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Executives

Sujal Shah - VP, IR

Abhi Talwalkar - President & CEO

Bryon Look - EVP & CFO

Analysts

James Schneider - Goldman Sachs

Parag Agarwal - UBS

Blayne Curtis - Jefferies

Srini Pajjuri - CLSA

Daniel Amir - Lazard Capital Markets

Craig Berger - FBR Capital Markets

Kaushik Roy - Wedbush

Sumit Dhanda - Bank of America

Sukhi Nagesh - Deutsche Bank

Harlan Sur - JPMorgan

Sanjay Devgan - Morgan Stanley

Christian Schwab - Craig-Hallum Capital Group

LSI Corporation (LSI) Q2 2010 Earnings Call July 28, 2010 5:00 PM ET

Operator

Ladies and gentlemen, thank you for standing by. Welcome to the LSI Corporation Investor Relations Conference Call. At this time, all participants are in a listen-only mode. Later, we will conduct a question-and-answer session. Instructions will be given at that time. As a reminder, this conference is being recorded.

I would now like to turn the conference over to your host, Sujal Shah, Vice President of Investor Relations at LSI. Please go ahead.

Sujal Shah

Good afternoon and thank you for joining us. It looks like we had some technical difficulties to start the call, so we apologize for that. But we're going to get going I knew some folks are still dialing in as we speak, but with me today are Abhi Talwalkar, President and Chief Executive Officer; and Bryon Look, Executive Vice President and Chief Financial Officer. Abhi will begin the call with some opening remarks and highlights from our business and then Bryon will provide results and guidance for the third quarter of 2010.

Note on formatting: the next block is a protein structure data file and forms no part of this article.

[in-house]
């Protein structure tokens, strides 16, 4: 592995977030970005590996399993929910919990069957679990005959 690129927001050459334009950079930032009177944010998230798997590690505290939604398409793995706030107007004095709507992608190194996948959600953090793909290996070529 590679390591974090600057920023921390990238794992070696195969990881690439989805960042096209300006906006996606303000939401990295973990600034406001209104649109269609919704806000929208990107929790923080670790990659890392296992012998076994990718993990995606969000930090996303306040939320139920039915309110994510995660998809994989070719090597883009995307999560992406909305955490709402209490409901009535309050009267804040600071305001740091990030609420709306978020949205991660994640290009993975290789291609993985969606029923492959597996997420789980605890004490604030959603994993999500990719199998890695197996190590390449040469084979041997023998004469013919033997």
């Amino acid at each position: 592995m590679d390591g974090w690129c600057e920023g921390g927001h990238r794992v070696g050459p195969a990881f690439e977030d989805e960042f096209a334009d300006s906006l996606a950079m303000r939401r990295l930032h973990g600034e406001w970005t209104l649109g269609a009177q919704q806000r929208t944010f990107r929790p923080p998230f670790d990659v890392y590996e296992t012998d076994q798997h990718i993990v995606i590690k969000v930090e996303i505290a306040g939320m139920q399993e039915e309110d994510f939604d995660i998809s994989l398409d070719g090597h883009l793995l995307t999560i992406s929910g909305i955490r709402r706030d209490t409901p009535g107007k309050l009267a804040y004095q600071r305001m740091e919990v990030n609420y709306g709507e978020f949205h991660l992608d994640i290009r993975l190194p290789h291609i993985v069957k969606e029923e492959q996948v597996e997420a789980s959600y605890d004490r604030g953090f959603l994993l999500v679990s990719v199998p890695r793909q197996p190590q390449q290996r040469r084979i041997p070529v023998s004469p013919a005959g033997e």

During this call, we will be mentioning non-GAAP financial measures which we may refer to as results excluding special items. Today's earnings release describes the differences between our non-GAAP and GAAP reporting. You can find reconciliations of our non-GAAP financial measures to corresponding GAAP amounts on our website at www.lsi.com/webcast.

At that site, you will also find the copy of the earnings release and a presentation, which highlights the key points from today's call and provides an overview of our business. This may be particularly useful to investors who are new to LSI.

I want to remind you that today's remarks will include forward-looking statements. Our actual results could differ materially from those suggested by the statements made today. Information about factors that could affect our future results is contained in our annual report on Form 10-Q for the quarter ended April 4, 2010 in our annual report on the Form 10-K for the year ended December 31, 2009.

With that, it is now my pleasure to introduce Abhi Talwalkar.

Abhi Talwalkar

Thank you. Good afternoon and welcome. In Q2, our revenues were 639 million representing a slight increase from Q1. Also in Q2 and on a non-GAAP basis, gross margins were at the high end of the guidance range above Q1 levels and above our business model goals.